March 31, 2014; Oakland, CA, USA; Oakland Athletics former player Rickey Henderson throws out the ceremonial first pitch before an opening day baseball game against the Cleveland Indians at O.co Coliseum. Mandatory Credit: Kyle Terada-USA TODAY Sports
On July 31st of 1993, the Blue Jays picked up Rickey Henderson from the Oakland Athletics for yet another playoff run. That season, Henderson was hitting .327/.469/.553 with 17 HR and 31 stolen bases. He’d already been an All Star 10 times and would go on to steal 1406 bases in his 25 (!) year career. Henderson averaged 74 stolen bases per season. But, what did he bring to the Blue Jays? In 44 games, he made 203 plate appearances and hit .215. He did steal 22 bases. But, he only managed 3 doubles, a triple and 4 home runs. One could argue the impact of such a rental. Can we say the move worked since it helped lead to a World Series win?
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Was it worth giving up the package they did for the Blue Jays? Well, they gave up minor leaguers Steve Karsay and Jose Herrera. From 1995-1996, as an outfielder, Herrera played all of 141 games for the Athletics. He put up rather unremarkable numbers during his two year MLB career. The Blue Jays gave up a right handed pitcher in Karsay who was their 22nd overall pick in the 1990 draft. So, one could say the value was there. But, it didn’t really pan out for the A’s. In the two years following the deal, Karsay would start just 12 games in total, going 4-4. He missed all of 1995 being injured. It would happen again to Karsay in 2003.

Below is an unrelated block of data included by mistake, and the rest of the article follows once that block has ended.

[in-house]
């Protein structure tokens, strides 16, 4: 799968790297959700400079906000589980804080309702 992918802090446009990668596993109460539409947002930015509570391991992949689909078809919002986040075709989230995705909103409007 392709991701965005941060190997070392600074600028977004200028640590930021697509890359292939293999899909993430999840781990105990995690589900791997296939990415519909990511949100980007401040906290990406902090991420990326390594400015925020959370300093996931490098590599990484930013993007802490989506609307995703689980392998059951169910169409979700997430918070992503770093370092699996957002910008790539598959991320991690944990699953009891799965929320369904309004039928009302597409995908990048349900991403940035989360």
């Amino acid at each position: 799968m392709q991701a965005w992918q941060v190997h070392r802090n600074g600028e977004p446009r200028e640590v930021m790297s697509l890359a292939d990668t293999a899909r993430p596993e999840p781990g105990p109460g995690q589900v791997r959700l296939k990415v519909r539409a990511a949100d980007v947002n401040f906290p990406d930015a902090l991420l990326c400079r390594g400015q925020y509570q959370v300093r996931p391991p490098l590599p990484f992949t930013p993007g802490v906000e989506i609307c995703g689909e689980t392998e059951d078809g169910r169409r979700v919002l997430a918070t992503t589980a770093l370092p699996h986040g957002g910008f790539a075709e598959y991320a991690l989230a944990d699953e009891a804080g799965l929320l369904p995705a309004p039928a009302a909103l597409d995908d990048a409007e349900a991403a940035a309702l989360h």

All together, his career netted him 11 seasons, a 32-39 record and a 4.01 ERA. His best season came in 199 with the Indians where he went 10-2…as a reliever.
And, this was a 1st round draft pick that the Blue Jays gave up for a rental player. For this club, the deal looks pretty one sided. While you can question whether Henderson’s performance actually put the team over that hump to win that year, you can’t argue that the move is one they did not regret. They won their second World Series that year and gave up what appeared to be a lot, but ended up to be not much.
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